Pre-Orange Bowl Presser: Players, Part 2

Pre-Orange Bowl Presser: Players, Part 2

Submitted by Adam Schnepp on December 7th, 2016 at 10:02 AM



Chris Wormley, Ryan Glasgow, Wilton Speight

Wilton, what are your thoughts on Florida State and playing them?

“Yeah, pretty cool. I saw that the last team, the last Michigan team, to go to the Orange Bowl was Tom Brady’s team that went to overtime with Alabama, so that was a cool little piece of history that I saw. Really athletic team in Florida State. Lot of studs on that team and real well coached by Coach Fisher, so I’m excited to hit the film with Coach Fisch and figure out the gameplan for what we’re going to do.”

What was the rollercoaster of emotions today? Did you wake up feeling you still had a chance to get into the playoff and when you found out, how did you guys cope with that, deal with that, move forward from that?

WS: “I think we all woke up hoping something might still happen. We knew Clemson or Washington had to lose for us to really have a solid chance, but it’s not done by computer; it’s done by people with brains and emotions and thoughts, so we thought there was still a chance. But we put ourselves in this position to leave it up to other people. Four points away from sitting here up in front of you guys undefeated. It’s tough, but at the same time we’ve got a lot to prove. We can really make a statement in Miami.”

RG: “Yeah, I agree with Wilton. I think that this game in Miami is going to be a statement game. We want to leave this program on top and [with] a step in the right direction. Chris and I are leaving, but Wilton has two more years here to lead this team. So yeah, we want to make it a statement game. We want to show that we’re in the top four teams in college football.”

CW: “I agree.”

Wilton, how’s the shoulder, collarbone, whatever’s going on? How healthy were you last Saturday?

“I was healthy enough to play, to be able to try and make as many plays as I could for the team. This week off has helped. We didn’t practice this past week; coaches were out recruiting. We’ll start back up on Tuesday. Not sure the extent of how hard we’ll go this first week, but the week off definitely helped. I’m getting healthier every day.”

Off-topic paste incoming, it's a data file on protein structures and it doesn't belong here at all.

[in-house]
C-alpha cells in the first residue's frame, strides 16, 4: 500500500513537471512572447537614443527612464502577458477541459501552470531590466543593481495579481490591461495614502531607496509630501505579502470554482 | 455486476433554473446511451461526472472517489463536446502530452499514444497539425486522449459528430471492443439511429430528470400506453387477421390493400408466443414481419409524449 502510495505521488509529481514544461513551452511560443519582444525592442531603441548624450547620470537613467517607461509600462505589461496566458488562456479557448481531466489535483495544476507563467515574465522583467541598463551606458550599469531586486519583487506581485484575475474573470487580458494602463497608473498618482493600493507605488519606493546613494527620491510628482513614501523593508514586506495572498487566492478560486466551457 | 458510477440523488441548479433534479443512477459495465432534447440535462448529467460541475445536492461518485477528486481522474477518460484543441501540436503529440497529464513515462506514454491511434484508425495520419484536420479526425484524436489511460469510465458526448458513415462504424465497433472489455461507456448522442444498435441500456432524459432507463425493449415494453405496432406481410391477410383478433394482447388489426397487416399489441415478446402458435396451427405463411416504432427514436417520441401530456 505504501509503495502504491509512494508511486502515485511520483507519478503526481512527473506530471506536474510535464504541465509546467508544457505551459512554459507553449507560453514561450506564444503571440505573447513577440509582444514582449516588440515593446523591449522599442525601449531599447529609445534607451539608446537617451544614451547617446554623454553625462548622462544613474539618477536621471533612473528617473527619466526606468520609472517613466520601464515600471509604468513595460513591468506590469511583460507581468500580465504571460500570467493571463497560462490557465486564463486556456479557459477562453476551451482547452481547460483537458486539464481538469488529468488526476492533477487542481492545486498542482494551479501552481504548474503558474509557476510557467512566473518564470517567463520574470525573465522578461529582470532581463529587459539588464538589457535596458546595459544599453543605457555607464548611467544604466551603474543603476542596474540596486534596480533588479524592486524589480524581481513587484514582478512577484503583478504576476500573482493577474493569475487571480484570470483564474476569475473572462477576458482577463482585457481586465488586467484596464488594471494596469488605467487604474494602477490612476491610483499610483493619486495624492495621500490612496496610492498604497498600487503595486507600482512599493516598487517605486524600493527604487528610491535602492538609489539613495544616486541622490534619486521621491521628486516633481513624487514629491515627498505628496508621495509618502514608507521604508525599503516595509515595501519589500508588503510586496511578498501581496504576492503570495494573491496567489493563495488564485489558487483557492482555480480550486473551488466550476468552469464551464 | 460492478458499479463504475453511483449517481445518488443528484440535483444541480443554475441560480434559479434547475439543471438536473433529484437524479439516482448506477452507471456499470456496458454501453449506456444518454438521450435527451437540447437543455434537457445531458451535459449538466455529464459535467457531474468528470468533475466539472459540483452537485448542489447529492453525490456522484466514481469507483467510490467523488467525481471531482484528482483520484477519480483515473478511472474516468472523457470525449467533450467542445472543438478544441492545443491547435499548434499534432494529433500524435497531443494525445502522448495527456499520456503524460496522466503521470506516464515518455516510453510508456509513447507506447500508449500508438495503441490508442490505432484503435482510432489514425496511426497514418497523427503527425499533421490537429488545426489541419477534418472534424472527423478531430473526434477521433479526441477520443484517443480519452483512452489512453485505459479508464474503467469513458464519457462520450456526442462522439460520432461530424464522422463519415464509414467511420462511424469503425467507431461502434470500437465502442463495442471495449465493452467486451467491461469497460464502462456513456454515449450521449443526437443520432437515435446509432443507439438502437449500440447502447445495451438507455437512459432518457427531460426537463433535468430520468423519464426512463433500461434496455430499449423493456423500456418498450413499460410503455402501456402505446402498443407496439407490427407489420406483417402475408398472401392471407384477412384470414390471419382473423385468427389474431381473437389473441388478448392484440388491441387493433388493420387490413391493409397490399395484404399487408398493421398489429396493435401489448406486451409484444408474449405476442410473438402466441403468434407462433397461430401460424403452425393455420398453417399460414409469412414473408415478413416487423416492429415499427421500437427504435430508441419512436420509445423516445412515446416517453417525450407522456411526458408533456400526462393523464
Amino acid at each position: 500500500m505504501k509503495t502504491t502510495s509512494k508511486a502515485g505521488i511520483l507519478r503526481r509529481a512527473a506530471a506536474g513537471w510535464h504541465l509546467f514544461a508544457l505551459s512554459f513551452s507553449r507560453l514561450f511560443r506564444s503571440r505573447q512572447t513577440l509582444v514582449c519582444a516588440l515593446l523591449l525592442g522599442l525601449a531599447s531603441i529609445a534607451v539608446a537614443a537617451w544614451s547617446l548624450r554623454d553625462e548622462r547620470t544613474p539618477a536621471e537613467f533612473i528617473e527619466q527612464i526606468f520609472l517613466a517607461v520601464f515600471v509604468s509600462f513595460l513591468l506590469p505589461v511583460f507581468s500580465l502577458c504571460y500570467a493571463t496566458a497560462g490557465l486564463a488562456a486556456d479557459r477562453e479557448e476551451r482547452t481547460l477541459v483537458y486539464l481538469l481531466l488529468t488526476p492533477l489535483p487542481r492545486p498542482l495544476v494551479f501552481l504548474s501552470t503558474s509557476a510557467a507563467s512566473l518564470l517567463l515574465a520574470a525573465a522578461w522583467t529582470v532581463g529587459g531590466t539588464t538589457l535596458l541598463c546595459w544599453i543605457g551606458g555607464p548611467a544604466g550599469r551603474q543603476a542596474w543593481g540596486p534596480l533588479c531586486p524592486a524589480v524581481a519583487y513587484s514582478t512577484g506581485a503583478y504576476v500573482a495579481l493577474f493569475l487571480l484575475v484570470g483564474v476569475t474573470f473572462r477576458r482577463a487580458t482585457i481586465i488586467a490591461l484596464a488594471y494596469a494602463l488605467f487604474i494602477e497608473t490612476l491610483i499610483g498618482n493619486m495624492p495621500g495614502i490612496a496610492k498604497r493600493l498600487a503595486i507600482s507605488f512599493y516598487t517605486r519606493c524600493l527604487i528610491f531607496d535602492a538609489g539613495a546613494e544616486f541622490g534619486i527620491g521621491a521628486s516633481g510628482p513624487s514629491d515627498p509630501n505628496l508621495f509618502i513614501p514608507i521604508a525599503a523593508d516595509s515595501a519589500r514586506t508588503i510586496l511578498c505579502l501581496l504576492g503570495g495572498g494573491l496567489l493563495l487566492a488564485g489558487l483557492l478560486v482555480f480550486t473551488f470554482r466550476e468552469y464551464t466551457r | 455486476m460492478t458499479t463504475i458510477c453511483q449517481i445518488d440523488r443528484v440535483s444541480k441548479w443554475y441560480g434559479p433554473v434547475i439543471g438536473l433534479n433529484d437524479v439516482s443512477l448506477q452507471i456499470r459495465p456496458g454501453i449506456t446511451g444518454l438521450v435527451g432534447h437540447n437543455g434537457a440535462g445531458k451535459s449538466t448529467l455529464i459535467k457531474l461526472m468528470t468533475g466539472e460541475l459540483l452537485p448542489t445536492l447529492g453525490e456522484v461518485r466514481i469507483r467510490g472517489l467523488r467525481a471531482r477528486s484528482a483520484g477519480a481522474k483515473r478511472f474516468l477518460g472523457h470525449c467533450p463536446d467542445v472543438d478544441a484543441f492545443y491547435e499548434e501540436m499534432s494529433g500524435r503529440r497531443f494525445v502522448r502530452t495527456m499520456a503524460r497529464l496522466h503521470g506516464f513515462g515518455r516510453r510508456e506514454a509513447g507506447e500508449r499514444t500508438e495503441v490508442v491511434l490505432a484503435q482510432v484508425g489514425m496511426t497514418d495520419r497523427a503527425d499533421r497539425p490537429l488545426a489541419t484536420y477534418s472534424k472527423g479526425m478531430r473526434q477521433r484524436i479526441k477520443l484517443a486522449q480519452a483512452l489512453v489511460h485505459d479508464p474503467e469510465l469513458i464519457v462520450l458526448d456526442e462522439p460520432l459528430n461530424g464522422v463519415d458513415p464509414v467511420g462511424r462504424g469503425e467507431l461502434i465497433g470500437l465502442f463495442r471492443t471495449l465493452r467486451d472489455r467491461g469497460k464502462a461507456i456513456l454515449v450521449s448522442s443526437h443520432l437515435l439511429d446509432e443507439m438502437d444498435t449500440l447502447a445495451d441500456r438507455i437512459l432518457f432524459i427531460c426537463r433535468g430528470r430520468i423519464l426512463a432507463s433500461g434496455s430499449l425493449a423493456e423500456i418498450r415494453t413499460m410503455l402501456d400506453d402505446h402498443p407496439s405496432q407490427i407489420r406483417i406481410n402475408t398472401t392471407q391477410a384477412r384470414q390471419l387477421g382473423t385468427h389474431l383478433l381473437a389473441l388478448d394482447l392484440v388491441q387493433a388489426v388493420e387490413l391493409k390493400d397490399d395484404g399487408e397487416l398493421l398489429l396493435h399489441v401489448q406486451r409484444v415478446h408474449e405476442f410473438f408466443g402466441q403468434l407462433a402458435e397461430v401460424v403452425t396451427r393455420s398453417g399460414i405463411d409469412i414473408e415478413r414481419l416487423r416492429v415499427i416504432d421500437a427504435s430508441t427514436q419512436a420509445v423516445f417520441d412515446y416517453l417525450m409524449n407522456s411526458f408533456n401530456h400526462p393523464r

[After THE JUMP: “I think we’re gonna be hungry, we’re gonna be angry, and we’re gonna want to take it out on a team, and Florida State’s the next team up.”]

Wisconsin Postgame Presser: Players

Wisconsin Postgame Presser: Players

Submitted by Adam Schnepp on October 3rd, 2016 at 10:13 AM



Ryan Glasgow and Amara Darboh

Can you talk about how the defensive performance today gave you the opportunity as an offense, particularly, to provide the end result?

AD: “Yeah, from the offensive standpoint, the defense kept getting three and outs and then kept helping us stay in the game. They didn’t let them score all half, so that gave us the opportunity to make a play at the end.”

Talk about the placement on the long touchdown pass.

AD: “Oh yeah, it was perfect. It was one-on-one coverage out there. The safety was in the middle, then I got inside my guy and Wilton put a perfect ball and I just had to run underneath it.”

This was your guys’ first true test of the season; this was the first time you guys played an opponent many people considered a contender in the Big Ten and also nationally. What does this win mean for you personally moving forward? How does your team improve from here?

AD: “I think it says a lot about our team. Wisconsin’s a very tough football team—very good defense, very good offense—and I think us beating this team says a lot about our character. It says a lot about the players on our team, but we need to focus on the games ahead, because this win doesn’t define our season.”

Ryan, it seemed like they were playing to get the ball back to the defense to win it. Was that kind of the message, it was your guys’ time to win the game?

“Regardless of what the offense does, we don’t want any other offense we’re playing to get a yard, get a first down, get a touchdown. So, regardless of what the offense does, we expect to win every game. We had a seven-point lead, which we think that’s enough for us to win a game on defense. Regardless of how many points they score, we feel like should win the game on defense.”

[Hit THE JUMP for more]

Fall Camp Presser 8-19-16: Ryan Glasgow and Mike McCray

Fall Camp Presser 8-19-16: Ryan Glasgow and Mike McCray

Submitted by Adam Schnepp on August 22nd, 2016 at 10:00 AM


Young Toothless in repose [Fuller/MGoBlog]

What’s it like for you to be back in the mix?

“It’s great. I really missed playing football. Mostly I just missed the camaraderie, I feel like. When you’re hurt, you’re not playing, you have to sit out. You don’t get to play with your friends—these guys are your best friends, your teammates, guys you work all year with to achieve your goals, and not being a part of that really hurts.”

How much did it bother you down the stretch last season to watch and not be a part of it?

“It…the thing that bothered me was I felt like I was hanging my teammates out to dry. I know we played a lot of up-tempo teams and you need depth against those teams. You can’t expect four or five guys to go out there and play every snap against a team that’s snapping the ball every 15 seconds. So, I felt like I could have done more. I felt like I was kind of hanging them out to dry, for lack of a better term, out there, so that kind of hurt pretty bad.”

You were saying at the linemen camp that you felt you were healthy and ready to go. Are you able to assess it better now that you’re actually going against people?